★★★★★ The Nap | In this comedy thriller, up and coming snooker star, Dylan Spokes (Jack O’Connell) returns to his Sheffield home and is gearing up for his match in the World Championships, but is drawn into a police operation to target match fixing within the sport.
Wrestling with his conscience, Dylan reluctantly agrees to throw a frame of the match as requested by local gangster, Waxy, in a deal which will not only will enable the police to gather the evidence that they need but which will also place both Dylan and his family at risk.
Written by Richard Bean (One Man, Two Guvnors), the script positively crackles with rapidly delivered, razor sharp, witty one liners, providing comedic interplay between the likeable characters. Richard Wilson’s direction draws out not only excellent performances from the entire cast but keeps the story and character development moving at breakneck speed and neatly balances the differing elements of the narrative, namely comedy, thriller and sports drama, creating an atmosphere which draws the in the audience entirely, doing so amongst a sea of belly laughs.
Jack O’Connell (Skins; Starred Up) proves irresistibly charismatic by playing to his strengths as the mouthy youngster with an underlying vulnerability; whilst Mark Addy (The Full Monty) offers up both perfect delivery and comic timing of the show’s script as Dylan’s father. Ralf Little (The Royle Family; Two Pints of Lager) ably demonstrates his experience in comedy as Tony, Dylan’s wheeler-dealer manager, but amongst a superbly strong cast, Louise Gold manages to steal the show and most of the scenes as Waxy Chuff, the tongue-tied local gangster, with a deadpan delivery of some of the shows funniest lines and one of the show’s most strongly written characters.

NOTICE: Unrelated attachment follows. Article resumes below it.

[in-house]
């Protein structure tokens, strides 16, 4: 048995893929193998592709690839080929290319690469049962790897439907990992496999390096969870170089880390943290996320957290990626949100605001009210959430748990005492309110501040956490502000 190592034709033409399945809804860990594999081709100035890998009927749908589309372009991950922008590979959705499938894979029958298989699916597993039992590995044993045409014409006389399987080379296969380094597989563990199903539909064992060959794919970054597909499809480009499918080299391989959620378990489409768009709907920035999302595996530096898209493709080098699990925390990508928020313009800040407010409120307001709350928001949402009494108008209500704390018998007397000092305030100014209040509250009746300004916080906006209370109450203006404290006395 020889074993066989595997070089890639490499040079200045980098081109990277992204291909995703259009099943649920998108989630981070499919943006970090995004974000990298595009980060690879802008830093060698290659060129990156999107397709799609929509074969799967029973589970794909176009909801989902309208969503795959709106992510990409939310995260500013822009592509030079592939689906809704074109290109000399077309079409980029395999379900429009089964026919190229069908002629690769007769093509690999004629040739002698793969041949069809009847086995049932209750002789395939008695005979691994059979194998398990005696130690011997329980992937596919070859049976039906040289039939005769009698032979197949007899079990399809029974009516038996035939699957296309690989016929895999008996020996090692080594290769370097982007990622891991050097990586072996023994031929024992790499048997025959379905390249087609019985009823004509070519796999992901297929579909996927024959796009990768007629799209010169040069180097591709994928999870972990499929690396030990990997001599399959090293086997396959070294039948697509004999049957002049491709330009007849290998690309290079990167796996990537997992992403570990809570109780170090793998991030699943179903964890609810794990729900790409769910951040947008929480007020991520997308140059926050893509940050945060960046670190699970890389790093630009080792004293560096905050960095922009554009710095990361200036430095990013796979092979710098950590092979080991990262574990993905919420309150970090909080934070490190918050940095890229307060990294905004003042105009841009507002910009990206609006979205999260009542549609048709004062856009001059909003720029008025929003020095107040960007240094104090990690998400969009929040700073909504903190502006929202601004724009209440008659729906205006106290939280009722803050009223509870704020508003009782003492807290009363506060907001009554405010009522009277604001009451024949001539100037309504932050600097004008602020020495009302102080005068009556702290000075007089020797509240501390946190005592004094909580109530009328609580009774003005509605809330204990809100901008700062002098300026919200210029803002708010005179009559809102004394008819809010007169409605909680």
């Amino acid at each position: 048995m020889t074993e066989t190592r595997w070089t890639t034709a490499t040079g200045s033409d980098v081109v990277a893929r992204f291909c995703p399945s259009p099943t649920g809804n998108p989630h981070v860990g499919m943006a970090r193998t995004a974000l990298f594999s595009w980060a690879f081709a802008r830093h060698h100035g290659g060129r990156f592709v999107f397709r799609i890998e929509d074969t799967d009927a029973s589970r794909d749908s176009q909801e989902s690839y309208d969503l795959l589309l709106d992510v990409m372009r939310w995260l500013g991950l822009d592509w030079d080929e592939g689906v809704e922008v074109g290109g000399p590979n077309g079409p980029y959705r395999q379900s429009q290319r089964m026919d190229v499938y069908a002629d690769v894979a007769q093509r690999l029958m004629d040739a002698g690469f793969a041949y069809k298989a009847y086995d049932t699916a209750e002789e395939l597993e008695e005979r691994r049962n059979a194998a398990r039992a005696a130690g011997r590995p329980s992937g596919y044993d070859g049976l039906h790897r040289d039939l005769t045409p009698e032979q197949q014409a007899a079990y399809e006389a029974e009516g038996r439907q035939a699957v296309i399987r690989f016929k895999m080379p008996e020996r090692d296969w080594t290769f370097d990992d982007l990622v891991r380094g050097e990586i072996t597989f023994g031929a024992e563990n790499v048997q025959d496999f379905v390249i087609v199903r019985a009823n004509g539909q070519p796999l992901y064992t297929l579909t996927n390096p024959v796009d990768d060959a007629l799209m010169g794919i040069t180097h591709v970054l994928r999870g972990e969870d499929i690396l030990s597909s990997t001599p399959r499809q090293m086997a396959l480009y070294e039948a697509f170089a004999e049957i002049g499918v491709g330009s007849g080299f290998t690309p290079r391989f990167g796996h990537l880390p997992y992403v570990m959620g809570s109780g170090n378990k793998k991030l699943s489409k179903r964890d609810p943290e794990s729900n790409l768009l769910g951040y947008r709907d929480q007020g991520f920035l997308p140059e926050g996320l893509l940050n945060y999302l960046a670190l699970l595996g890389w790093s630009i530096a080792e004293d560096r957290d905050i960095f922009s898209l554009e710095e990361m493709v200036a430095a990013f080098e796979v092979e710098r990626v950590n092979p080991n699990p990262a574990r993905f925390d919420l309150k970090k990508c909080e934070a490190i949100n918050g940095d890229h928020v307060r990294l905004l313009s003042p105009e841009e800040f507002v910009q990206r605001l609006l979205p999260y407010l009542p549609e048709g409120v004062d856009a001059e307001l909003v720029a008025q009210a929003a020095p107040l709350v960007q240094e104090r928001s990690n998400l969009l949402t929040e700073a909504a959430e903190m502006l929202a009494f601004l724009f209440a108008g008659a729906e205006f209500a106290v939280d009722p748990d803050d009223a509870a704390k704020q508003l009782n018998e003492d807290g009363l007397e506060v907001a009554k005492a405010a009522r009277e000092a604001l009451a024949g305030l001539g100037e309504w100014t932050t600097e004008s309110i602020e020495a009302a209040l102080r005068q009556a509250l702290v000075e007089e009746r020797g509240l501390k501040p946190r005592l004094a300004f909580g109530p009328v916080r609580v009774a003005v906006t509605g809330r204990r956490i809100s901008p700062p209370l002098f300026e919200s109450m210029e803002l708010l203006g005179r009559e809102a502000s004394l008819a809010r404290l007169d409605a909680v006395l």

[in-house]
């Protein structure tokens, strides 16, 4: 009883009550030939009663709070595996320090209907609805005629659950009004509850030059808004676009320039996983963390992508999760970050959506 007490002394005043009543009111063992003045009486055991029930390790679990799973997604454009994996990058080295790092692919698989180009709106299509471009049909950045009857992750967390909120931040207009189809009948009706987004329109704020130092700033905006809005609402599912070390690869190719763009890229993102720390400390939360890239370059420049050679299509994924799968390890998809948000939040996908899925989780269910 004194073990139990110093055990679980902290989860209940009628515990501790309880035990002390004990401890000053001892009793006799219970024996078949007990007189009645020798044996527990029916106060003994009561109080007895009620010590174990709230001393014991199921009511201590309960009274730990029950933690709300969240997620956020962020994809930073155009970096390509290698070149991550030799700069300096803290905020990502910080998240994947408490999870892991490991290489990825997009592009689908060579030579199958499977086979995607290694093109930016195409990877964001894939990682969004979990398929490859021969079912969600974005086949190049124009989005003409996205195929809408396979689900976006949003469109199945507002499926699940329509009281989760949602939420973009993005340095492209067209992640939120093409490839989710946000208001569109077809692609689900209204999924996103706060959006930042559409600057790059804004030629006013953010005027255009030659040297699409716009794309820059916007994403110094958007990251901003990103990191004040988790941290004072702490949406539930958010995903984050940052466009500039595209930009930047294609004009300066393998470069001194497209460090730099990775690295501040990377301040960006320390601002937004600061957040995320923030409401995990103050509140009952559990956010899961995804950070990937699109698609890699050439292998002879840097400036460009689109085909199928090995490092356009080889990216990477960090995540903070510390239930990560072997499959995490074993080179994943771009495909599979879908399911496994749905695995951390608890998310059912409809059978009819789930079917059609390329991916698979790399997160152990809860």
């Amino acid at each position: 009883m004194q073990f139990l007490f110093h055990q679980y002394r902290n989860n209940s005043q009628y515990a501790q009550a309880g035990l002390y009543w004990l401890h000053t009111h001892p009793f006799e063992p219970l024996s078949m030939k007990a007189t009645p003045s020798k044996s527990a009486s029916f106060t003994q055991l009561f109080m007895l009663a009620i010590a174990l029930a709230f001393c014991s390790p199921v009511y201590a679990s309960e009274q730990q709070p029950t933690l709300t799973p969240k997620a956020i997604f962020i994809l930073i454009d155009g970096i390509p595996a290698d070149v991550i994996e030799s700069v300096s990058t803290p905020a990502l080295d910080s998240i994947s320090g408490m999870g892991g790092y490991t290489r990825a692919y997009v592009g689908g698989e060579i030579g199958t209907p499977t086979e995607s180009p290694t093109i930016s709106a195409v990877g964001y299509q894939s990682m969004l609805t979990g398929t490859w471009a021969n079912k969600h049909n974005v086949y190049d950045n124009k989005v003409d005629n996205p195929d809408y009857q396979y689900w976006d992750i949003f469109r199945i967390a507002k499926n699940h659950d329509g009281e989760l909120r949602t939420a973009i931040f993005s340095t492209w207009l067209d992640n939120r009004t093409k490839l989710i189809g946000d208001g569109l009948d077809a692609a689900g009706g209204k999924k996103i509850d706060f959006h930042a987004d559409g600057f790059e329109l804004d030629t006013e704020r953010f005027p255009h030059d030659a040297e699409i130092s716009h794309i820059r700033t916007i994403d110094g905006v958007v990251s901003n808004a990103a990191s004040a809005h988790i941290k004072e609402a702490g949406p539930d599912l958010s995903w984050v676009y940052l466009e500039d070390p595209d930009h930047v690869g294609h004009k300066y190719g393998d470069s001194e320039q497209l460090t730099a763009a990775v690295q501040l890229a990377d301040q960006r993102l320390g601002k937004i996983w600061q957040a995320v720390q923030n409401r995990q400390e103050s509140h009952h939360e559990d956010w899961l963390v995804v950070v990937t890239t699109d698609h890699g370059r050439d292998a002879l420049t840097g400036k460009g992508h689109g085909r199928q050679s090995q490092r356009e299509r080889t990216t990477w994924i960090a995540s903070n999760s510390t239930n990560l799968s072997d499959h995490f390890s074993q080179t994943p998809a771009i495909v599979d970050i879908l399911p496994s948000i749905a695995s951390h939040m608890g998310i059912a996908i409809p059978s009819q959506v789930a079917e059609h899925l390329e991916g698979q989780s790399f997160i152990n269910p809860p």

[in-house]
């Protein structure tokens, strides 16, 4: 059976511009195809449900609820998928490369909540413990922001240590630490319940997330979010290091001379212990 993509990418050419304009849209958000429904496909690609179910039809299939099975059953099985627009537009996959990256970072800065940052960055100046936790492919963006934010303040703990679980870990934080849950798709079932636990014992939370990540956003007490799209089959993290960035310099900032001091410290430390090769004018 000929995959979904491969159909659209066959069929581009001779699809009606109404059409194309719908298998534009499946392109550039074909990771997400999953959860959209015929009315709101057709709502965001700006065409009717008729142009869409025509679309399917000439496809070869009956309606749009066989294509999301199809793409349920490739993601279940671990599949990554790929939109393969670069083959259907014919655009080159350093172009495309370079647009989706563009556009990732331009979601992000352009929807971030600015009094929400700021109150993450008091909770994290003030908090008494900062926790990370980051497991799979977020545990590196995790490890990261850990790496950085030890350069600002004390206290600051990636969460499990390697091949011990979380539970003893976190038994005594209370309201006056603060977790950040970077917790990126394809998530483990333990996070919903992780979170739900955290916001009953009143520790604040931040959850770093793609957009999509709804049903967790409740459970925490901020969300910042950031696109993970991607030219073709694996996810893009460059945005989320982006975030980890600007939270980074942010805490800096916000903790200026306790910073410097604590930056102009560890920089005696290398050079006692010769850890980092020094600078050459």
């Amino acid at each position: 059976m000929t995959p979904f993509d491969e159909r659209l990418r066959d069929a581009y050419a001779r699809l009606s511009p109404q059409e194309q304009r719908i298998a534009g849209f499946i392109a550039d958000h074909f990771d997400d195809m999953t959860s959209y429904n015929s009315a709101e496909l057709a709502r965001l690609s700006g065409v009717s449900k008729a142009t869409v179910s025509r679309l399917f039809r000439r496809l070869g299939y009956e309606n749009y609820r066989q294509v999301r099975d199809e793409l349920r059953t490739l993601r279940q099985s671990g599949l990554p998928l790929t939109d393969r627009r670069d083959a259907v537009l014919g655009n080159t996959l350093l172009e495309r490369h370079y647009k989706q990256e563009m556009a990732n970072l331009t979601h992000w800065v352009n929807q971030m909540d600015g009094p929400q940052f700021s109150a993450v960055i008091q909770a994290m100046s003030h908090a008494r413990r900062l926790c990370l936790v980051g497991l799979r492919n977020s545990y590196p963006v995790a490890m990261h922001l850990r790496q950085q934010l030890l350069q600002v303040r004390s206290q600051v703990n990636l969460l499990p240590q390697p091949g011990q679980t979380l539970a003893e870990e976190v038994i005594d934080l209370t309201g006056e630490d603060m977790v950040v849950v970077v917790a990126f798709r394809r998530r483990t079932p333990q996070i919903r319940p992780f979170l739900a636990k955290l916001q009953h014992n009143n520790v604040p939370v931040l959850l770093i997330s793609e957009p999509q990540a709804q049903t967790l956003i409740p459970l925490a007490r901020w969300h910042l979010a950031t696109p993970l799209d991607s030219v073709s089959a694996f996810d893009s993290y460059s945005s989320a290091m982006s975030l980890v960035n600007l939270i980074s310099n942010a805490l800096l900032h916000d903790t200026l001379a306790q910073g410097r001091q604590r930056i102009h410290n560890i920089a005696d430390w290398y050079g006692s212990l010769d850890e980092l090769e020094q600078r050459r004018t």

The set design, with its pub seat edging and cornered entrances, transformed the stage into something akin to a giant snooker table and turned the cast, as they bounced off each other, into a metaphor for the game itself. Simple transformations of the set shifted the location with great effect and the staging of the play at the spiritual home of the game itself meant that the simulated world snooker championship couldn’t have felt more authentic, even drawing gasps of breath from the audience over the narrowly missed shots. Playing two live snooker matches which have to adhere to the script and story line is a risk which pays off, by adding tension and authenticity to the piece.
With the laugh out loud northern humour resonating amongst the audience, a snooker based comedy sounds like it corners a somewhat niche market, but there is no genuine need for a love of the game to enjoy the show at all.
Set in and around Sheffield, and with its tongue planted firmly in its cheek in its nod to the people of South Yorkshire, The Nap does for snooker what The Full Monty did for male strippers.
The Nap is playing at The Crucible Theatre, Sheffield until 2nd April 2106. 0114 249 6000.